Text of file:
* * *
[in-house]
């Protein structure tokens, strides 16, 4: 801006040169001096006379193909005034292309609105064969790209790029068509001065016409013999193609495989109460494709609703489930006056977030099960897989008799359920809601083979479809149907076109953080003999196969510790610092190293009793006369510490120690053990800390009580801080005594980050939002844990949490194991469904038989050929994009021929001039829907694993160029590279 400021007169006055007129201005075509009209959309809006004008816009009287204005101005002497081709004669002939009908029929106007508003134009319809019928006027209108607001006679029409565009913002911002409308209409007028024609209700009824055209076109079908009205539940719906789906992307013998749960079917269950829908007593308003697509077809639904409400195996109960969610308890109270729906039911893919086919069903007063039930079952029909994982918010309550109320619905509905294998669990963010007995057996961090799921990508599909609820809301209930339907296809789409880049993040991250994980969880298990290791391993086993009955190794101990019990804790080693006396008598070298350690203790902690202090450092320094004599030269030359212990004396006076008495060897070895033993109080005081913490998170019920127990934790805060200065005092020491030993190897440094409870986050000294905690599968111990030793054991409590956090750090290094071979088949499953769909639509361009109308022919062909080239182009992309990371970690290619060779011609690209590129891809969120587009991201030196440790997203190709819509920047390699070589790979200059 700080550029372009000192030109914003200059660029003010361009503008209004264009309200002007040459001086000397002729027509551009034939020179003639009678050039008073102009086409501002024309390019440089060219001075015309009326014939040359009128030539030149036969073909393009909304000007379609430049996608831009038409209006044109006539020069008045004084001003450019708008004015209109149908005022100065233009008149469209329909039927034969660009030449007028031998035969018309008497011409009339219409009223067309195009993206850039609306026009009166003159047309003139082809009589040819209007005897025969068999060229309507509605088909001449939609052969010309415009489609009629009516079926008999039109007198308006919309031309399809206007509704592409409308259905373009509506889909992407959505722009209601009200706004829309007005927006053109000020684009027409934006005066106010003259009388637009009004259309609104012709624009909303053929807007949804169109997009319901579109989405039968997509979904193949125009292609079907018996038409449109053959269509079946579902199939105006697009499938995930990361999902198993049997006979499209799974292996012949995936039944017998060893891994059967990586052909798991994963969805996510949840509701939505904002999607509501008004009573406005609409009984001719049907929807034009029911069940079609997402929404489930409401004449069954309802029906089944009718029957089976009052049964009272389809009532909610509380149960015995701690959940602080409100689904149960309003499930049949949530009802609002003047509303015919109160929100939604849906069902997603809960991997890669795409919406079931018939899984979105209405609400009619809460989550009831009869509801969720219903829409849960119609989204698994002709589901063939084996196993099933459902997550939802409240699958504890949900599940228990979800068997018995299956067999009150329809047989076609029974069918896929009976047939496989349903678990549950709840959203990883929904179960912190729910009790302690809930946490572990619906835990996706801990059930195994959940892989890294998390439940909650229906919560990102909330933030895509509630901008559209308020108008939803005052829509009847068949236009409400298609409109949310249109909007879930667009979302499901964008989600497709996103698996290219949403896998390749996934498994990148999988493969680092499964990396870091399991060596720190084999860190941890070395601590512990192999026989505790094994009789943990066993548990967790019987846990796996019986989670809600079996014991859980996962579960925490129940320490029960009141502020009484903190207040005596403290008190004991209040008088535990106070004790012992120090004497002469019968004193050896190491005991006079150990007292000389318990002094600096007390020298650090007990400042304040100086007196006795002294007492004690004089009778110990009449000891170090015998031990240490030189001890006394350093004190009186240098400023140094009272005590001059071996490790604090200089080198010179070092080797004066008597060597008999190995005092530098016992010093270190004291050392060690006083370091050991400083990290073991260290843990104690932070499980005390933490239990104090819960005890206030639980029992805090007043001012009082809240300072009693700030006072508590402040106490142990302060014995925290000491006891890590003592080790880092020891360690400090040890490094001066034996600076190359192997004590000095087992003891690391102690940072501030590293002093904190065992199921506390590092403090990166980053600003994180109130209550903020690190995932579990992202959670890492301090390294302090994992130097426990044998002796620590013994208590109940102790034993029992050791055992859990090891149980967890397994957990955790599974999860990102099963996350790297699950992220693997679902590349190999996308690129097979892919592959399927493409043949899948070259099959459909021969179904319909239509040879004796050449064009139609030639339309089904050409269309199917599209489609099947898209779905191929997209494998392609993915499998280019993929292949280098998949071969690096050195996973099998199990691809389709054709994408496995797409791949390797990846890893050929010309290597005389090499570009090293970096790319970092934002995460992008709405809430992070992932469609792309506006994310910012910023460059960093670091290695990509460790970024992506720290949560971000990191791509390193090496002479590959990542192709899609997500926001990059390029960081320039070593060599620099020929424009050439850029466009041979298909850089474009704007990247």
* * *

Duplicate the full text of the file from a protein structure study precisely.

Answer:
[in-house]
């Protein structure tokens, strides 16, 4: 801006040169001096006379193909005034292309609105064969790209790029068509001065016409013999193609495989109460494709609703489930006056977030099960897989008799359920809601083979479809149907076109953080003999196969510790610092190293009793006369510490120690053990800390009580801080005594980050939002844990949490194991469904038989050929994009021929001039829907694993160029590279 400021007169006055007129201005075509009209959309809006004008816009009287204005101005002497081709004669002939009908029929106007508003134009319809019928006027209108607001006679029409565009913002911002409308209409007028024609209700009824055209076109079908009205539940719906789906992307013998749960079917269950829908007593308003697509077809639904409400195996109960969610308890109270729906039911893919086919069903007063039930079952029909994982918010309550109320619905509905294998669990963010007995057996961090799921990508599909609820809301209930339907296809789409880049993040991250994980969880298990290791391993086993009955190794101990019990804790080693006396008598070298350690203790902690202090450092320094004599030269030359212990004396006076008495060897070895033993109080005081913490998170019920127990934790805060200065005092020491030993190897440094409870986050000294905690599968111990030793054991409590956090750090290094071979088949499953769909639509361009109308022919062909080239182009992309990371970690290619060779011609690209590129891809969120587009991201030196440790997203190709819509920047390699070589790979200059 700080550029372009000192030109914003200059660029003010361009503008209004264009309200002007040459001086000397002729027509551009034939020179003639009678050039008073102009086409501002024309390019440089060219001075015309009326014939040359009128030539030149036969073909393009909304000007379609430049996608831009038409209006044109006539020069008045004084001003450019708008004015209109149908005022100065233009008149469209329909039927034969660009030449007028031998035969018309008497011409009339219409009223067309195009993206850039609306026009009166003159047309003139082809009589040819209007005897025969068999060229309507509605088909001449939609052969010309415009489609009629009516079926008999039109007198308006919309031309399809206007509704592409409308259905373009509506889909992407959505722009209601009200706004829309007005927006053109000020684009027409934006005066106010003259009388637009009004259309609104012709624009909303053929807007949804169109997009319901579109989405039968997509979904193949125009292609079907018996038409449109053959269509079946579902199939105006697009499938995930990361999902198993049997006979499209799974292996012949995936039944017998060893891994059967990586052909798991994963969805996510949840509701939505904002999607509501008004009573406005609409009984001719049907929807034009029911069940079609997402929404489930409401004449069954309802029906089944009718029957089976009052049964009272389809009532909610509380149960015995701690959940602080409100689904149960309003499930049949949530009802609002003047509303015919109160929100939604849906069902997603809960991997890669795409919406079931018939899984979105209405609400009619809460989550009831009869509801969720219903829409849960119609989204698994002709589901063939084996196993099933459902997550939802409240699958504890949900599940228990979800068997018995299956067999009150329809047989076609029974069918896929009976047939496989349903678990549950709840959203990883929904179960912190729910009790302690809930946490572990619906835990996706801990059930195994959940892989890294998390439940909650229906919560990102909330933030895509509630901008559209308020108008939803005052829509009847068949236009409400298609409109949310249109909007879930667009979302499901964008989600497709996103698996290219949403896998390749996934498994990148999988493969680092499964990396870091399991060596720190084999860190941890070395601590512990192999026989505790094994009789943990066993548990967790019987846990796996019986989670809600079996014991859980996962579960925490129940320490029960009141502020009484903190207040005596403290008190004991209040008088535990106070004790012992120090004497002469019968004193050896190491005991006079150990007292000389318990002094600096007390020298650090007990400042304040100086007196006795002294007492004690004089009778110990009449000891170090015998031990240490030189001890006394350093004190009186240098400023140094009272005590001059071996490790604090200089080198010179070092080797004066008597060597008999190995005092530098016992010093270190004291050392060690006083370091050991400083990290073991260290843990104690932070499980005390933490239990104090819960005890206030639980029992805090007043001012009082809240300072009693700030006072508590402040106490142990302060014995925290000491006891890590003592080790880092020891360690400090040890490094001066034996600076190359192997004590000095087992003891690391102690940072501030590293002093904190065992199921506390590092403090990166980053600003994180109130209550903020690190995932579990992202959670890492301090390294302090994992130097426990044998002796620590013994208590109940102790034993029992050791055992859990090891149980967890397994957990955790599974999860990102099963996350790297699950992220693997679902590349190999996308690129097979892919592959399927493409043949899948070259099959459909021969179904319909239509040879004796050449064009139609030639339309089904050409269309199917599209489609099947898209779905191929997209494998392609993915499998280019993929292949280098998949071969690096050195996973099998199990691809389709054709994408496995797409791949390797990846890893050929010309290597005389090499570009090293970096790319970092934002995460992008709405809430992070992932469609792309506006994310910012910023460059960093670091290695990509460790970024992506720290949560971000990191791509390193090496002479590959990542192709899609997500926001990059390029960081320039070593060599620099020929424009050439850029466009041979298909850089474009704007990247």